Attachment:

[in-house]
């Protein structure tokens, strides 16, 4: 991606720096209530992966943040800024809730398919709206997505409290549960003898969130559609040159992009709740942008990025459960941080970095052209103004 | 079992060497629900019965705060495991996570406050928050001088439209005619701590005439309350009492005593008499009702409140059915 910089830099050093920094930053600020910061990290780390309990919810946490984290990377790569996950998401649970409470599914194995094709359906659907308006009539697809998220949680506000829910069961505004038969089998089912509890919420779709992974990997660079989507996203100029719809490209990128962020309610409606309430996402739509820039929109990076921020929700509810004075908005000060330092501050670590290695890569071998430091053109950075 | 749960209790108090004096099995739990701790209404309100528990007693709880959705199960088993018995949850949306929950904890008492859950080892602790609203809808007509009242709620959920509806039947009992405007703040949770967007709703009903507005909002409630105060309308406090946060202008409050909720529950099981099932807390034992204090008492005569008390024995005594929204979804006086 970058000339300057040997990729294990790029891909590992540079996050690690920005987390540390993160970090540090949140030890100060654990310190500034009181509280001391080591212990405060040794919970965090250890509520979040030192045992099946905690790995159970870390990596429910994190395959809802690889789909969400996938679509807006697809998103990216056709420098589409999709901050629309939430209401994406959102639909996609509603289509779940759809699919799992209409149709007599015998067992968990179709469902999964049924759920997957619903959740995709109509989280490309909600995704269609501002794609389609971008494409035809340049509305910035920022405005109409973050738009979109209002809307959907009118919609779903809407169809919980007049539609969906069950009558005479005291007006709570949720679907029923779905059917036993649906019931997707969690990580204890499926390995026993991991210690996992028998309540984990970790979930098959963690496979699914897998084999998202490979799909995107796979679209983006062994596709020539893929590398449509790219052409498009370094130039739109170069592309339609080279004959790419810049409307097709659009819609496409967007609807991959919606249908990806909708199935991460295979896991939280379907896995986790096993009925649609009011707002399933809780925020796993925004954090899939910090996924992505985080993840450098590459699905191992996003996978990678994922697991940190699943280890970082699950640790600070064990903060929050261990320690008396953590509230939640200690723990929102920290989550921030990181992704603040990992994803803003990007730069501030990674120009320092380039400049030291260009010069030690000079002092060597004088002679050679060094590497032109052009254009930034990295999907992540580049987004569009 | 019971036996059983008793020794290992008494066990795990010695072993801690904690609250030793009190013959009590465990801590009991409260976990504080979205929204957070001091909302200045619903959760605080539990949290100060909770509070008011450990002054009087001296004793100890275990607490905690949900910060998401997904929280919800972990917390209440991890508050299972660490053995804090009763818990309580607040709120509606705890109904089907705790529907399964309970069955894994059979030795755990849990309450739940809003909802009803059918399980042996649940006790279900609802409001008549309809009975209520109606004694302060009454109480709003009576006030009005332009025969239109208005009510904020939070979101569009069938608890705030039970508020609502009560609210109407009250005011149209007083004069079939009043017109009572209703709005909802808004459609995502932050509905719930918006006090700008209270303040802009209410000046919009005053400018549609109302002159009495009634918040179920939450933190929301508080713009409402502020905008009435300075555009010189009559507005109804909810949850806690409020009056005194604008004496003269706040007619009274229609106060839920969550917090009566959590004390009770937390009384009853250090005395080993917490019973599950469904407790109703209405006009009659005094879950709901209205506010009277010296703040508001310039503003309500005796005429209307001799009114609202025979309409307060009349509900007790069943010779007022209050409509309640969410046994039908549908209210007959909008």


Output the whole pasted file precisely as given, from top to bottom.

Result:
[in-house]
């Protein structure tokens, strides 16, 4: 991606720096209530992966943040800024809730398919709206997505409290549960003898969130559609040159992009709740942008990025459960941080970095052209103004 | 079992060497629900019965705060495991996570406050928050001088439209005619701590005439309350009492005593008499009702409140059915 910089830099050093920094930053600020910061990290780390309990919810946490984290990377790569996950998401649970409470599914194995094709359906659907308006009539697809998220949680506000829910069961505004038969089998089912509890919420779709992974990997660079989507996203100029719809490209990128962020309610409606309430996402739509820039929109990076921020929700509810004075908005000060330092501050670590290695890569071998430091053109950075 | 749960209790108090004096099995739990701790209404309100528990007693709880959705199960088993018995949850949306929950904890008492859950080892602790609203809808007509009242709620959920509806039947009992405007703040949770967007709703009903507005909002409630105060309308406090946060202008409050909720529950099981099932807390034992204090008492005569008390024995005594929204979804006086 970058000339300057040997990729294990790029891909590992540079996050690690920005987390540390993160970090540090949140030890100060654990310190500034009181509280001391080591212990405060040794919970965090250890509520979040030192045992099946905690790995159970870390990596429910994190395959809802690889789909969400996938679509807006697809998103990216056709420098589409999709901050629309939430209401994406959102639909996609509603289509779940759809699919799992209409149709007599015998067992968990179709469902999964049924759920997957619903959740995709109509989280490309909600995704269609501002794609389609971008494409035809340049509305910035920022405005109409973050738009979109209002809307959907009118919609779903809407169809919980007049539609969906069950009558005479005291007006709570949720679907029923779905059917036993649906019931997707969690990580204890499926390995026993991991210690996992028998309540984990970790979930098959963690496979699914897998084999998202490979799909995107796979679209983006062994596709020539893929590398449509790219052409498009370094130039739109170069592309339609080279004959790419810049409307097709659009819609496409967007609807991959919606249908990806909708199935991460295979896991939280379907896995986790096993009925649609009011707002399933809780925020796993925004954090899939910090996924992505985080993840450098590459699905191992996003996978990678994922697991940190699943280890970082699950640790600070064990903060929050261990320690008396953590509230939640200690723990929102920290989550921030990181992704603040990992994803803003990007730069501030990674120009320092380039400049030291260009010069030690000079002092060597004088002679050679060094590497032109052009254009930034990295999907992540580049987004569009 | 019971036996059983008793020794290992008494066990795990010695072993801690904690609250030793009190013959009590465990801590009991409260976990504080979205929204957070001091909302200045619903959760605080539990949290100060909770509070008011450990002054009087001296004793100890275990607490905690949900910060998401997904929280919800972990917390209440991890508050299972660490053995804090009763818990309580607040709120509606705890109904089907705790529907399964309970069955894994059979030795755990849990309450739940809003909802009803059918399980042996649940006790279900609802409001008549309809009975209520109606004694302060009454109480709003009576006030009005332009025969239109208005009510904020939070979101569009069938608890705030039970508020609502009560609210109407009250005011149209007083004069079939009043017109009572209703709005909802808004459609995502932050509905719930918006006090700008209270303040802009209410000046919009005053400018549609109302002159009495009634918040179920939450933190929301508080713009409402502020905008009435300075555009010189009559507005109804909810949850806690409020009056005194604008004496003269706040007619009274229609106060839920969550917090009566959590004390009770937390009384009853250090005395080993917490019973599950469904407790109703209405006009009659005094879950709901209205506010009277010296703040508001310039503003309500005796005429209307001799009114609202025979309409307060009349509900007790069943010779007022209050409509309640969410046994039908549908209210007959909008």